In the name of Allah, the most merciful and the most compassionate
Dear audience, my esteemed sisters, Dr. Samar and Dr. Sarabi, the honorable Minister of Labor and Social Affairs and Minister of Women’s Affairs, Ambassador McKinley, Ms. Wilkins, and, most importantly, our sisters gathered here from 34 provinces. Welcome and Assalamu-Alaikum wa Rahmatu-Allahi-wa Barakatuh!
I am honored to attend this gathering where there are discussions not only about the future of women, but also about the future of all Afghans. Women, working with the previous and current governments, have attained significant roles in governance, politics, leadership, advocacy and partnership; and this is, in fact, a great achievement for the Afghan people.
Before coming to today's main discussion, I would like to touch on two points. Two days ago, a large and deadly traffic accident occurred which resulted in the martyrdom of a large number of our people − may their souls rest in peace. It was a shocking incident that came on top of other existing problems. Unfortunately, it happened, but now it is time to be with the families of the victims and for the government to provide them the required services. I raise this because I will come back to this incident later in my talk.
Currently, there is a great deal of discussion going on in the country about the extension of electricity to different parts of the country, particularly to the central regions. First, I would like to assure the Afghan people that our hope and priority is for the provision of electricity for all and having it happen quickly. The problem I see is understanding the issue and finding the solution, and I hope the establishment of a commission helps us to meet the demands of the Afghan people, especially those in central regions.
As you know, Promote is a joint commitment between the Islamic Republic of Afghanistan and the U.S. government to empower women, and it is also USAID's largest women’s empowerment program in the world − their biggest commitment at the international level. I would like to take this opportunity to thank the United States Government and its people for their sincere assistance and help over the years, particularly their help directly to the Afghan people who are most appreciative and grateful.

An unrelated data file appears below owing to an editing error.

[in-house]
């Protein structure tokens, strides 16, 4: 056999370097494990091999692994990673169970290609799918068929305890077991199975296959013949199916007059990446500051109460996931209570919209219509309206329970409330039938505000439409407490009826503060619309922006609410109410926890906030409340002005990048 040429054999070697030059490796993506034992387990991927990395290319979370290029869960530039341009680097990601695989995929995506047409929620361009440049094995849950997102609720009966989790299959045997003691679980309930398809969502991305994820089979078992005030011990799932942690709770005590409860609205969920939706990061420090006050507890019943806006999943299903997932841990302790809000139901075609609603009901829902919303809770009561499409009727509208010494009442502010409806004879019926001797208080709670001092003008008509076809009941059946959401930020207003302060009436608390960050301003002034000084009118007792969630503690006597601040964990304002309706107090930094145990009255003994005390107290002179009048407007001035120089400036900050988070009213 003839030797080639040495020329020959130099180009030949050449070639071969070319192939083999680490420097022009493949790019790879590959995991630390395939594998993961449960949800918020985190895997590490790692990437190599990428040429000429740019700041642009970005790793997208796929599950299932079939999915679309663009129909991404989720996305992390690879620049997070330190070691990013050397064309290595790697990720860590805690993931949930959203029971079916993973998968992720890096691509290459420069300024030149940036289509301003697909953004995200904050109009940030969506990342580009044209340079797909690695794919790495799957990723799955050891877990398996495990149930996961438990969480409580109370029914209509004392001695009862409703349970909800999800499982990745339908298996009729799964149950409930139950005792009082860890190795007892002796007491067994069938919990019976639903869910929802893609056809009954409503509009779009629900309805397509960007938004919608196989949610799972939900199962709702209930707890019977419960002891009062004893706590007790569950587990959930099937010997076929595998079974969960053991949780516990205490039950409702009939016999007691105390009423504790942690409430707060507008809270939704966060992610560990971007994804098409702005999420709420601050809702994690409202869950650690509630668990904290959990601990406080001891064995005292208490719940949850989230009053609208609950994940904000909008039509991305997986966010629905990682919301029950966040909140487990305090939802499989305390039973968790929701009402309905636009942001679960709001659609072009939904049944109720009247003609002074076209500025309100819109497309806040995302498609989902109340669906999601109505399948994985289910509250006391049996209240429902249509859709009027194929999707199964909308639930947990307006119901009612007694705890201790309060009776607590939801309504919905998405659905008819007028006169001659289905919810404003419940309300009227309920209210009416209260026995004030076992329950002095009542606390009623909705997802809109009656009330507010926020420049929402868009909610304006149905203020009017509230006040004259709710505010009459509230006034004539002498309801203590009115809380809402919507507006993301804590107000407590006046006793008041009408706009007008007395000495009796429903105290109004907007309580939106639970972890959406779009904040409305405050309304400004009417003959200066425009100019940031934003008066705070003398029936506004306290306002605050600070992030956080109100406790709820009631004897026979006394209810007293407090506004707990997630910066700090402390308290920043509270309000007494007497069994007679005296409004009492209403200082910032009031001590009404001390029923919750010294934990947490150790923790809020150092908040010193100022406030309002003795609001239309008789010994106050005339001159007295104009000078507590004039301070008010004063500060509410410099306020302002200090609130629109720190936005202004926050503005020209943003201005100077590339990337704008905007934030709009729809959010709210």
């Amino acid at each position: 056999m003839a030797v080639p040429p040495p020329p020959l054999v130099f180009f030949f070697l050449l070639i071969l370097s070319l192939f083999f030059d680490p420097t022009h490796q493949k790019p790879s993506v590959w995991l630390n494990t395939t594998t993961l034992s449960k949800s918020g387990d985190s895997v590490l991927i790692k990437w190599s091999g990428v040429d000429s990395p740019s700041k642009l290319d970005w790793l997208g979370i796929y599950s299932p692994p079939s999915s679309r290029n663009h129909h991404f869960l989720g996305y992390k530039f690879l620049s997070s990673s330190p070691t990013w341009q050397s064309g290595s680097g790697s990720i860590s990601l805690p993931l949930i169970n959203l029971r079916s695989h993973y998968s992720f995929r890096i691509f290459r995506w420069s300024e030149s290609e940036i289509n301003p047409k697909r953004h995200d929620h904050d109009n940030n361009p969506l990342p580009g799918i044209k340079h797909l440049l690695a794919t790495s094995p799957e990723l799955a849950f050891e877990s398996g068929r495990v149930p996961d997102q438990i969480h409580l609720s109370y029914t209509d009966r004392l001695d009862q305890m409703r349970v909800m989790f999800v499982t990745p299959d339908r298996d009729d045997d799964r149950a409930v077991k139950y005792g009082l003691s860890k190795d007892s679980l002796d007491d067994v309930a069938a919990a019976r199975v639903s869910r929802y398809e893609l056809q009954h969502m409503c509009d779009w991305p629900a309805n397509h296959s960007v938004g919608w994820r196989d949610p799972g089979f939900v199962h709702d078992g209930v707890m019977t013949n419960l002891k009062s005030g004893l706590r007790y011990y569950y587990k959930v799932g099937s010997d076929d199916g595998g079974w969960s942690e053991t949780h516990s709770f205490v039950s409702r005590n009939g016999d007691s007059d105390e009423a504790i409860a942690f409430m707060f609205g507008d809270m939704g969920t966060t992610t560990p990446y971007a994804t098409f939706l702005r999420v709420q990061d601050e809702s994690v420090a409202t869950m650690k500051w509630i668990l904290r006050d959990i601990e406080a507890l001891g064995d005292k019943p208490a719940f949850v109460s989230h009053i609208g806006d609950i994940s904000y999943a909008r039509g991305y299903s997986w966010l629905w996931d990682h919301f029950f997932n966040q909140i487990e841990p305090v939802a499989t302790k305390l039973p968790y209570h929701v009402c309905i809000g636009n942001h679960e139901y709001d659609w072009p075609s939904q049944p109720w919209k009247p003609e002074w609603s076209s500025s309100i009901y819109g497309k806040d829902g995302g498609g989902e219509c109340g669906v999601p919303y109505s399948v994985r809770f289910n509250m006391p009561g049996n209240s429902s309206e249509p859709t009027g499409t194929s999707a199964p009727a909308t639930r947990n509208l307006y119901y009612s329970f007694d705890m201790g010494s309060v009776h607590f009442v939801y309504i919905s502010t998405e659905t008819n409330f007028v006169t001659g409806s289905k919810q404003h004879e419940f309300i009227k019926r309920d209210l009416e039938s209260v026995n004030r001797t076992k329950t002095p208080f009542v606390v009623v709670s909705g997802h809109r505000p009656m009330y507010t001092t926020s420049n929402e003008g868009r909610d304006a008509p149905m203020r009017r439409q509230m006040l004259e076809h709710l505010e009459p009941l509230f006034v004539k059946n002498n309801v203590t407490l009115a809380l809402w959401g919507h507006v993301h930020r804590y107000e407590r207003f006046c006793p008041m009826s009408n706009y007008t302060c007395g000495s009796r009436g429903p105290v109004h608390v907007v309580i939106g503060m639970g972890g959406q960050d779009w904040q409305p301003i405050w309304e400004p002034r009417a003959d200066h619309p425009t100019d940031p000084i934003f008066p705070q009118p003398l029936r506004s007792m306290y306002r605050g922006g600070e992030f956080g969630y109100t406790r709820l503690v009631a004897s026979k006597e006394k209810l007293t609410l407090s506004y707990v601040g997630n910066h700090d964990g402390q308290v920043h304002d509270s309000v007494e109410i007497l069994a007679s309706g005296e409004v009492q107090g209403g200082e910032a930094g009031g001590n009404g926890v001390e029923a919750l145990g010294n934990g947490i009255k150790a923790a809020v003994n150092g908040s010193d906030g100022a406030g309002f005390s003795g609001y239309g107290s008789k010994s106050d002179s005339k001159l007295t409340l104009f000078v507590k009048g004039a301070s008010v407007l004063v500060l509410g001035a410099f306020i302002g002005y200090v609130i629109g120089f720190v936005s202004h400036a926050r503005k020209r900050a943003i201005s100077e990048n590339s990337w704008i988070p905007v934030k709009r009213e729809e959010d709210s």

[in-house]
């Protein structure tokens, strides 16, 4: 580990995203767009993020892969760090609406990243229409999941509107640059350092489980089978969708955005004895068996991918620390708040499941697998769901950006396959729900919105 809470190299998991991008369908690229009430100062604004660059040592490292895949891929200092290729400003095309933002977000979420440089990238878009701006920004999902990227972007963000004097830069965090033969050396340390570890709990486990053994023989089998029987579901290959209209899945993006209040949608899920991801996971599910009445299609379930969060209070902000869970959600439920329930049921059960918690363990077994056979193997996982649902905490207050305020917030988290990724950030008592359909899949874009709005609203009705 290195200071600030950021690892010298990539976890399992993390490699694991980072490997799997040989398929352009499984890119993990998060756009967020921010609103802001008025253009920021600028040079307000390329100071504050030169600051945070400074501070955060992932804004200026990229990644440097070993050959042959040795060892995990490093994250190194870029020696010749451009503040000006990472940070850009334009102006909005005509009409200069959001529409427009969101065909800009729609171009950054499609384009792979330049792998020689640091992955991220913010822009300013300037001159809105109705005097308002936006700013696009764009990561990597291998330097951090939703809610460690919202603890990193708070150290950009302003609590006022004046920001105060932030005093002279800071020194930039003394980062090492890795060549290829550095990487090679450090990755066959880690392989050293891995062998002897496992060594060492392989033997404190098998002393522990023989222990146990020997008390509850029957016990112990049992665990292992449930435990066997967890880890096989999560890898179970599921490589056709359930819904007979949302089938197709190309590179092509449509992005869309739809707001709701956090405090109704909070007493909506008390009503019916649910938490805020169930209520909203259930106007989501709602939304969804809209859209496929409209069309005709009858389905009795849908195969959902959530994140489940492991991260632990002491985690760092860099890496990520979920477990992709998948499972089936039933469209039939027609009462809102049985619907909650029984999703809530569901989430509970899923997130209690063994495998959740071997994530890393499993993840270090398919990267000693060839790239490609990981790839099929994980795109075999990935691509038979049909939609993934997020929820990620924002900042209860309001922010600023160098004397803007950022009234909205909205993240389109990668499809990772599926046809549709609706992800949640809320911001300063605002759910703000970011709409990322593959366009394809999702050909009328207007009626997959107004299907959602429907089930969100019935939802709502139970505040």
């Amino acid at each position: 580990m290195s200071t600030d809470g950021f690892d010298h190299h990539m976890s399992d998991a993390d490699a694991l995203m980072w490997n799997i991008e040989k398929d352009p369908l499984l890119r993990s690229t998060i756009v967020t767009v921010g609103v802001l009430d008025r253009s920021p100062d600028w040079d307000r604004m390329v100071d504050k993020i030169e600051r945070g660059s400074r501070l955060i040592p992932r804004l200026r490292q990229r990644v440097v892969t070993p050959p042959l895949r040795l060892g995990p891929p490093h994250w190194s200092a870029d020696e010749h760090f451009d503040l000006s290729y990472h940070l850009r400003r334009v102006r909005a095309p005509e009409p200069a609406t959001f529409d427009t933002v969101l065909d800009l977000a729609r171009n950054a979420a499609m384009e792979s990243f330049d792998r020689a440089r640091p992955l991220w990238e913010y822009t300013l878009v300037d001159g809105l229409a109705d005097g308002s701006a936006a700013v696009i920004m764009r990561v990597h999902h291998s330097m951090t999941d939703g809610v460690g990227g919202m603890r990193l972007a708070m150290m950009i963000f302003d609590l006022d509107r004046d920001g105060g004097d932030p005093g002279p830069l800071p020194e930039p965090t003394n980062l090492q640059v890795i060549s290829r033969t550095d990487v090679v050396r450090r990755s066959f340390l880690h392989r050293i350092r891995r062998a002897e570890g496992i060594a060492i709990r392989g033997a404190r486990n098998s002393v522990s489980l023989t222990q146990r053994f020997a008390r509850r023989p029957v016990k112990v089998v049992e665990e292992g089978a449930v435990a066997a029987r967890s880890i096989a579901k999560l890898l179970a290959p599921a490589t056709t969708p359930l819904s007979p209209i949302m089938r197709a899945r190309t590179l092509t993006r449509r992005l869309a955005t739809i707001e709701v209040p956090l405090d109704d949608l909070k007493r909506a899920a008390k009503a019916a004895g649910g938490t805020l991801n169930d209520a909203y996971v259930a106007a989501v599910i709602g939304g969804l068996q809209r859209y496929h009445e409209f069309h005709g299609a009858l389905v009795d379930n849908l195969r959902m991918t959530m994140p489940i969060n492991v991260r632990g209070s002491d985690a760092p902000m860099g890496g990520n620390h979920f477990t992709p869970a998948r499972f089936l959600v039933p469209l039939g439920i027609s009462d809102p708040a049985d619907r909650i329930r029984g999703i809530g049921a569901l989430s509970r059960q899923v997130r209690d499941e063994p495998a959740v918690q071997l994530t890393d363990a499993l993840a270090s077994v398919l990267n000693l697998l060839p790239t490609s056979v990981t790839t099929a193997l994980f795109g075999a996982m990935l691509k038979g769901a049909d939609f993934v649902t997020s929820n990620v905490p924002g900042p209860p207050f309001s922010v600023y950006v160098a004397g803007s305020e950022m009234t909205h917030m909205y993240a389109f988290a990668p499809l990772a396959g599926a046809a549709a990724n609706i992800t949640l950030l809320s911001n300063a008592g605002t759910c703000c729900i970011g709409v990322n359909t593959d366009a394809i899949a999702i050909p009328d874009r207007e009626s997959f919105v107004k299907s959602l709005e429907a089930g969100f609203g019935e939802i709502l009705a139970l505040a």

You delegates from all over the country gathered here during the last two days to discuss your shared future, and I congratulate you on having formed coalitions and identified three priorities from a total of twelve − all as part of the Musharikat project. Importantly, you have set goals for yourselves and you have explored the issues. Besides your gathering here, what I value most is that you dealt with the issues in a very serious and comprehensive way, as was mentioned by the woman from Farah.
You also explored realistic and feasible solutions, ones that can actually be executed in your communities. You asked the important questions. How can 5,000 individuals and 50 CSOs build their communication networks throughout the country? How can these coalitions be effective using the available tools? In fact, this demonstrates the kind of leadership that is based on the needs and priorities identified by women themselves. The discussions which took place were not intended to just identify and decide the issues of women of Kunar, but we have women here from all over Afghanistan. Here are women coming from all parts of the country with a huge number of problems. They have discussed and shared with the other women present, and, today, have come up with three main issues: access to education (which is a fundamental issue), women’s economic empowerment, and violence against women.
The approaches offered here will help us achieve the goal I hope we all have. I assure you of the full commitment of the National Unity Government (NUG) to support Promote-related programs in general and, in particular, Musharikat and, generally, to support women's role in society. This is a firm commitment based on our understanding of the situation and the needs of all our people. Women’s economic empowerment is not only a moral imperative, but it is an important step for overall economic growth and having a healthy and prosperous society. This is our top priority, and our commitment in this regard is unshakeable.
This program is named Musharikat or "partnership" in English. When you are taking practical steps, of course you will face problems and obstacles along the way. Be sure that your main support is the government of Afghanistan; consider us as a loyal partner. We have been witness to some programs in the past which were not in alignment with the government's programs. This project is different. I know the objectives of this project, and it provides an excellent opportunity for all of us to make great strides for women’s empowerment.
Another issue we faced in the past was that projects focused only on cities, and the rural areas were not taken into consideration. You are aware of this opportunity and will take this into account in your strategies. We all agree that some problems are common to all Afghans, while some are specific to certain areas in Afghanistan. You represent all of Afghanistan here today and will not forget your sisters outside the big cities.
I appreciate you for your courage in raising these important issues. You must actively strive for your objectives, because you have a long way to go and you must compensate for missed opportunities in the past.